Where Are Books Headed In The Next Five Years?

Book Photo 1

Where Are Books Headed In The Next Five Years?

Since the beginning of time, people have been sharing stories, anecdotes, myths, legends, and philosophized ideas. As a species we’ve thrived on the back of this ability to distribute information. To this day we long for gripping literature as one of our main outlets for entertainment.

In terms of form, however, our sharing of stories has changed and adapted alongside our societies over time. Today we are seeing yet another shift, as the internet once again revolutionizes the way we read. The next five years are set to see some drastic changes in terms of how we get our books.

The World of the Word

Early man heard stories shared through word of mouth. They were simple anecdotes told around campfires or to restless children. The years went on, and carvings on stone tablets were replaced by the scribes of Ancient Egypt who documented spiritual writings and the histories of great kings on sheets of papyrus. In the East, slates were replaced with a miraculous invention of paper in the year 1 AD.

This type of book spread all across the ancient world, with handwritten copies of some of the greatest early works finding popularity in this form. It wasn’t until the printing press was invented in 1440 that another really significant change occurred in the form of the printing press.

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Recent Advances

For the first time since the introduction of mass printing, we’re seeing a whole new shift in the way we enjoy books. Our online world has provided endless new possibilities for how we can read, and recent advances are sure to just be the beginning.

Although the audiobook has theoretically been around since Thomas Edison used his newly-invented phonograph to record spoken word, it didn’t really find its feet until the oncoming of the story tape in the 1970’s. Thanks to broadband technologies, sales of audiobooks then skyrocketed around the turn of the millennium. We now see sites such as Audible act as mass online distributors.

This same era saw the invention of the e-book, as Project Gutenberg was founded in 1971 with a sole dedication to digitalize cultural works. However, once again it was the introduction of the world wide web in the 1990s that shot the format to the common practice that we see today. Similarly, the release of Amazon’s Kindle in 2007 did a significant amount to market the format and make it available to the average consumer.


However, not everyone is happy with these changes, and many have voiced their concerns. Most romantically, people mourn the loss of feeling a real book in your hands, embarking on a journey from cover to cover and physically being able to leaf through pages. Practically, it’s also much harder to flick back through an eBook to find previously mentioned information. Similarly, the bookstore community environment is beginning to feel threatened, as online marketplaces allow readers to purchase books in seconds on their e-reader devices without ever leaving the house.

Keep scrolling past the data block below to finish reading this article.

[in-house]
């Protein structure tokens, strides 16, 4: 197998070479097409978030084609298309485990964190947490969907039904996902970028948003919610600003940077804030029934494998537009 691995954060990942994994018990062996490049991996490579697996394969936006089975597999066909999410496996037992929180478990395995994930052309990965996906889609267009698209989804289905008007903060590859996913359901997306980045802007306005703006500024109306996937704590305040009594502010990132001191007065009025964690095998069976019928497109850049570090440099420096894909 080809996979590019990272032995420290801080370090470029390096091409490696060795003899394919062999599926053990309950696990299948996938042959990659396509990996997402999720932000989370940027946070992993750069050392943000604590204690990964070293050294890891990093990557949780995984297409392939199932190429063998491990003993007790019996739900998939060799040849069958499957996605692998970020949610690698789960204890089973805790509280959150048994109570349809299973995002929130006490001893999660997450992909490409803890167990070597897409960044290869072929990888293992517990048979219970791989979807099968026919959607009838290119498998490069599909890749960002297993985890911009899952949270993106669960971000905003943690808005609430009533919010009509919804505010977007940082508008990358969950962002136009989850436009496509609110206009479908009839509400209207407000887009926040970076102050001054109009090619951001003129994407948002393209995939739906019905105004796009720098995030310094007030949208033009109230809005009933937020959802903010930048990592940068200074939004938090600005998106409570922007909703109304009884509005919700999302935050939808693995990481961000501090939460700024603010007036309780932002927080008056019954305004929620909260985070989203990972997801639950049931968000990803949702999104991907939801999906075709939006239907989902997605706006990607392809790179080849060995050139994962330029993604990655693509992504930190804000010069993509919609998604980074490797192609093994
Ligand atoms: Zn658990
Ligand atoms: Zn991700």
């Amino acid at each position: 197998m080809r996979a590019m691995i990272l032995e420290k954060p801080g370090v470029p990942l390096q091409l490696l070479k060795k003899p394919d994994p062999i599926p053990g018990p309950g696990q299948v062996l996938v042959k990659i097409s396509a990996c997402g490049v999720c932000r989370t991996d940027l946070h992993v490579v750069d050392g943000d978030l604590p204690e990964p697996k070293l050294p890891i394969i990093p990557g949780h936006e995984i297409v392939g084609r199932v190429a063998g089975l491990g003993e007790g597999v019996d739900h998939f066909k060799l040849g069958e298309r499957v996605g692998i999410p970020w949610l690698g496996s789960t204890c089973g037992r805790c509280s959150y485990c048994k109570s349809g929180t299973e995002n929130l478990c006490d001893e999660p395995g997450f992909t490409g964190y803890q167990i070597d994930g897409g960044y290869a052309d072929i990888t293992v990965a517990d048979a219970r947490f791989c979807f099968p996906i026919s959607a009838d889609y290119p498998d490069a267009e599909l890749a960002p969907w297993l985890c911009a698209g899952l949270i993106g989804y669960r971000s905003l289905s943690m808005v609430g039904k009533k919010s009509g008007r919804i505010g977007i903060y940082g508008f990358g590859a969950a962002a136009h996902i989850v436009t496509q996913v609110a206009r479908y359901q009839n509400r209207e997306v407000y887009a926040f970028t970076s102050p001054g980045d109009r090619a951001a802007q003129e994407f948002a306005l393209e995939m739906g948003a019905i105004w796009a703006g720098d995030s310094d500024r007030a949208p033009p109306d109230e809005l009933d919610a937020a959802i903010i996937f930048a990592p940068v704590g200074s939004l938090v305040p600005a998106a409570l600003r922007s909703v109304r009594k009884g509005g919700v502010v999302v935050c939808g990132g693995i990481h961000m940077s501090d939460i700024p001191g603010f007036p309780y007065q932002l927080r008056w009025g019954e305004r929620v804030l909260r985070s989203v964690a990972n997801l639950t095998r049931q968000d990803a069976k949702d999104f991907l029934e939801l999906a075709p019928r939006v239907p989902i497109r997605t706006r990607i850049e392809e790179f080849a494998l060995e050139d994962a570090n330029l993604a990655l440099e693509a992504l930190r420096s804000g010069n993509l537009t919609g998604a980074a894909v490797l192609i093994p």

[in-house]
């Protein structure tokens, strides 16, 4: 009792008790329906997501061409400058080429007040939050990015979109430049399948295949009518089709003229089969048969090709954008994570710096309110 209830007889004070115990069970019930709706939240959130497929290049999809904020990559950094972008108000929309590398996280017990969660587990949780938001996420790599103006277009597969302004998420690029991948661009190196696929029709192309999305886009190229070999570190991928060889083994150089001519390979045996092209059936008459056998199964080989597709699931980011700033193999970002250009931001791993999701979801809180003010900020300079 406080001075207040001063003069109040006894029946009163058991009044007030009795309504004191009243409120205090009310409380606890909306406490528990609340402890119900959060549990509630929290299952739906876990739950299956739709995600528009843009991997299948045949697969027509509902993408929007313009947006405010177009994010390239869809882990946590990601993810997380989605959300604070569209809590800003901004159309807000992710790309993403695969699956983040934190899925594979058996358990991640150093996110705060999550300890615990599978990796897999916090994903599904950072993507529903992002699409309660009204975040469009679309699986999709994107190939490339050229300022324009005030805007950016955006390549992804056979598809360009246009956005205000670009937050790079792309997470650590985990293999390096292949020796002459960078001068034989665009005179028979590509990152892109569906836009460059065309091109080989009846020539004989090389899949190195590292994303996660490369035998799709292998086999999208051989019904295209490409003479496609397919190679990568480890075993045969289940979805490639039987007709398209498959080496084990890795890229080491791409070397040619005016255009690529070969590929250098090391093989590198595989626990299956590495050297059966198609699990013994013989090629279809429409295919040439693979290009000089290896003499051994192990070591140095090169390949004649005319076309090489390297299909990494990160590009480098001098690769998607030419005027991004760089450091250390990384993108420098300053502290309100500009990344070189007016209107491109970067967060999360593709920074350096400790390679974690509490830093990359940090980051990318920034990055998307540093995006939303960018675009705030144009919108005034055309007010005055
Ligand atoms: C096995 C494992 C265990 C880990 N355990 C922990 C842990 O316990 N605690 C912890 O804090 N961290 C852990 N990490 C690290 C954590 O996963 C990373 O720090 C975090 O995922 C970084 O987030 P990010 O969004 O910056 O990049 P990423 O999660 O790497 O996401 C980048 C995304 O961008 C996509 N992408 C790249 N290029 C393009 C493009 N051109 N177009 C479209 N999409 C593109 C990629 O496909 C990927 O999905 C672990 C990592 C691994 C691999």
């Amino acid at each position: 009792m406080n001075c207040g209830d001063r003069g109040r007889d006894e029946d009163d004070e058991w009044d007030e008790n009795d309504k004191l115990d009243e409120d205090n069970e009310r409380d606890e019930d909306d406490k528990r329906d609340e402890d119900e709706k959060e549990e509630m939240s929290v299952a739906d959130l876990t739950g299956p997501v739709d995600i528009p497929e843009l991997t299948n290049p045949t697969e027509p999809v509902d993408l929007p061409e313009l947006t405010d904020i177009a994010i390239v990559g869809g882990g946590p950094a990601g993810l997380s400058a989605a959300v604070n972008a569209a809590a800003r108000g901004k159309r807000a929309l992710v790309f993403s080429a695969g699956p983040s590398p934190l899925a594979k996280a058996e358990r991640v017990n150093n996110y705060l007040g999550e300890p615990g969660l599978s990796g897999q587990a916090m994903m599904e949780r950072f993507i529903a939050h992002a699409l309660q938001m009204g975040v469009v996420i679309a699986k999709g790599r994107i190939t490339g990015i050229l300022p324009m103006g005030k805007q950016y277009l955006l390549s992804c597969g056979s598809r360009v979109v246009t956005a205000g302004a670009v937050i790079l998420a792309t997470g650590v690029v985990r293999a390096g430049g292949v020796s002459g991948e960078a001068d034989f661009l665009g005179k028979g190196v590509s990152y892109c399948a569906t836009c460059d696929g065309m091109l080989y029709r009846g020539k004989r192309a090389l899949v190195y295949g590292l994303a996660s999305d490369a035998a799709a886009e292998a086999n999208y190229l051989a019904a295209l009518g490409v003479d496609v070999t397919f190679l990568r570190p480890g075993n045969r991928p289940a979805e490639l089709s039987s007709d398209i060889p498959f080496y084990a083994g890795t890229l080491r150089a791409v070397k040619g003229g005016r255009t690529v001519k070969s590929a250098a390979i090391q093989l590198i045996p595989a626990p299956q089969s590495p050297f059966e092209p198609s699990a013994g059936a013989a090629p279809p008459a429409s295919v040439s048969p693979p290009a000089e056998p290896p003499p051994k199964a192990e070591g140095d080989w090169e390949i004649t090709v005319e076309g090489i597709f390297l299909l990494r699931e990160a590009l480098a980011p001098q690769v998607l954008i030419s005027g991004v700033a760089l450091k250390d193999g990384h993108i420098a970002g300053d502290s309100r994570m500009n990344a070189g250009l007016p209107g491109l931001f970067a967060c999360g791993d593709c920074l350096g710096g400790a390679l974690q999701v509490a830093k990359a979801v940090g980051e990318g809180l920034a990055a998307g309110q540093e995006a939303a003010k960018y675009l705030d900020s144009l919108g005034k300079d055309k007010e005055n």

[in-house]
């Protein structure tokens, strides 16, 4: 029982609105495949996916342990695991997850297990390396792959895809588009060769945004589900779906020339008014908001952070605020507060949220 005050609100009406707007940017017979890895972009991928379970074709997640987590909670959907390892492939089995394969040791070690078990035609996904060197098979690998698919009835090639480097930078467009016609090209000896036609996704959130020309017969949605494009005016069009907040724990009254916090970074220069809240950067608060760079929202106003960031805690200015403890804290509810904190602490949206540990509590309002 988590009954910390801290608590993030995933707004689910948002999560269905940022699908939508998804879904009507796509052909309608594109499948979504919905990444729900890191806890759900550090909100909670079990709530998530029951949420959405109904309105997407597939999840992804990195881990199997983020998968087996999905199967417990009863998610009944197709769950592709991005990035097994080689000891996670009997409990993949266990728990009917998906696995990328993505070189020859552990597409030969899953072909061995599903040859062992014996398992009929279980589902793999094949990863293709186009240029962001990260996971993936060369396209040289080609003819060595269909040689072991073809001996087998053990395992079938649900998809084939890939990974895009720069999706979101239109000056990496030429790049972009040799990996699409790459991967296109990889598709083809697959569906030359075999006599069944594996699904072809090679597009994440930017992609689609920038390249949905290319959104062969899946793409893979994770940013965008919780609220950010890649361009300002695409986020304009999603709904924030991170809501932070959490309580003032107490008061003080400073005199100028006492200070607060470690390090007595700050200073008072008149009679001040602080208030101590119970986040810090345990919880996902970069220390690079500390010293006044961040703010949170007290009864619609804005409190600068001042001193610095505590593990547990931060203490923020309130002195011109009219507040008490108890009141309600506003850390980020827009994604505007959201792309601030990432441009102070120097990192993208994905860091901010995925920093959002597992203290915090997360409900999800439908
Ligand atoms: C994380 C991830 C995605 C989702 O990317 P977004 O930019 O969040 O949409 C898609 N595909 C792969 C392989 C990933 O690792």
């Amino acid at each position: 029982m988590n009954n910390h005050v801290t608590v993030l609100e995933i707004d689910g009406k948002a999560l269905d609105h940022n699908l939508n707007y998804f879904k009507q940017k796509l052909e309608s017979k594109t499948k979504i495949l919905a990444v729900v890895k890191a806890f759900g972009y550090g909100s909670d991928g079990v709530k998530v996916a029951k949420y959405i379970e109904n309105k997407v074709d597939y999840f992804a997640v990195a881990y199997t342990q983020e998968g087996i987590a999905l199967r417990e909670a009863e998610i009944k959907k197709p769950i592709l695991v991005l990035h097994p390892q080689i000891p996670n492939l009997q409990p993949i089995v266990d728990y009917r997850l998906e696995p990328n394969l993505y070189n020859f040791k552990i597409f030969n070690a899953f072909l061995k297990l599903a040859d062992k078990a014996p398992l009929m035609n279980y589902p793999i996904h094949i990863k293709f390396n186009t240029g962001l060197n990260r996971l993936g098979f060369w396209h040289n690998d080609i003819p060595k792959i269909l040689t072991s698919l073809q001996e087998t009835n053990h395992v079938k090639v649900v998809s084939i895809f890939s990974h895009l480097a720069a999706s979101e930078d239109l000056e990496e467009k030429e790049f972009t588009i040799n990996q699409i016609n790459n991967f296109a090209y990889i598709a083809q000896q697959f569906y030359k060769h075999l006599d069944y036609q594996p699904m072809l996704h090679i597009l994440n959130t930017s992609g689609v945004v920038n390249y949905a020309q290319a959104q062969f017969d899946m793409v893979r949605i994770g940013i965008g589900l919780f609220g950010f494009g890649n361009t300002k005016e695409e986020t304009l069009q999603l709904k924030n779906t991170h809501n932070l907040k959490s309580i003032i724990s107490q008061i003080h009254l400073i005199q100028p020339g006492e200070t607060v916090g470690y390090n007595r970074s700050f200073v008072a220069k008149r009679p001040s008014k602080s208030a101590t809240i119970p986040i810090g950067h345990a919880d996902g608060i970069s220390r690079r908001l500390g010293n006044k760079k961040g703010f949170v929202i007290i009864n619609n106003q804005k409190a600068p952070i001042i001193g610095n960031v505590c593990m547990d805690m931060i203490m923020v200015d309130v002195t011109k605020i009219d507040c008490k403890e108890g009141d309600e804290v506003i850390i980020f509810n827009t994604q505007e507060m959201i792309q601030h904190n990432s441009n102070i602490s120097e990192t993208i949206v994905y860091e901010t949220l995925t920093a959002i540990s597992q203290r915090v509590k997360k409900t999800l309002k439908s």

Another more immediately alarming problem that has been highlighted in recent years are the security holes in e-book devices putting your personal information at risk. Kindle and devices like it will often save card details for convenient purchasing, but that convenience means it’s easy for cybercriminals to access information. Although you can get around this by using a Virtual Private Network that works well with Kindle, it’s a problem that many feel needs to be properly addressed if we’re going to pursue reading in this format entirely.

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Whispers of Change

Although we may think that all the changes that could happen heave already occurred, this is not quite the case. There have already been whisperings of potential developments that could once again revolutionize the way we read. E-book subscription services such as Kindle unlimited or Scribd indicate the beginning of a whole new era in reading.

Often compared to Netflix except for books, these services act as an online library. They give us incredible access to hundreds of titles for a monthly fee. The days of whiling away the hours at the local public library have already long since passed for most people, so could this be the answer we’ve been looking for?

E-book subscription services have had a bumpy start, with many companies going bankrupt or having to dramatically edit what they offer after just a few months in existence. They were almost completely ruled out after industry giant Oyster went under, but rumors suggesting this was due to Google hiring their entire board of executives say otherwise. It’s quite possible we’re about to see the launch of one of the biggest e-book subscription catalogues in existence at some point in the next five years.

The Future of Reading

Yet what do all of these changes really mean for books? Many are suggesting that in the near future the traditional book format might become obsolete altogether. As even schools and colleges are migrating their materials onto a digital format, any necessity to have words on a page is being negated. Personally, I believe that there are too many die-hard paperback fans around to let this happen just yet, but be sure to watch this space.

Similarly, the shortened attention span of this generation could also be calling for a reduction in length of what we read. It’s possible the next five years will witness a rise in short stories over epic novels alongside other works that could be read in a few minutes.

There’s no denying that the way we read is changing, but we can do little more than speculate as to exactly how that will take form. If you have any more thoughts on this discussion, we’d love to hear your ideas. Please leave a comment below and keep this conversation going.

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About the Author: Cassie is an entertainment blogger for Culture Coverage. She has been a lover of books all her life and loves that the advent of the internet has made it easy to access great new stories. That being said, she’s not ready to see the end of the physical book just yet!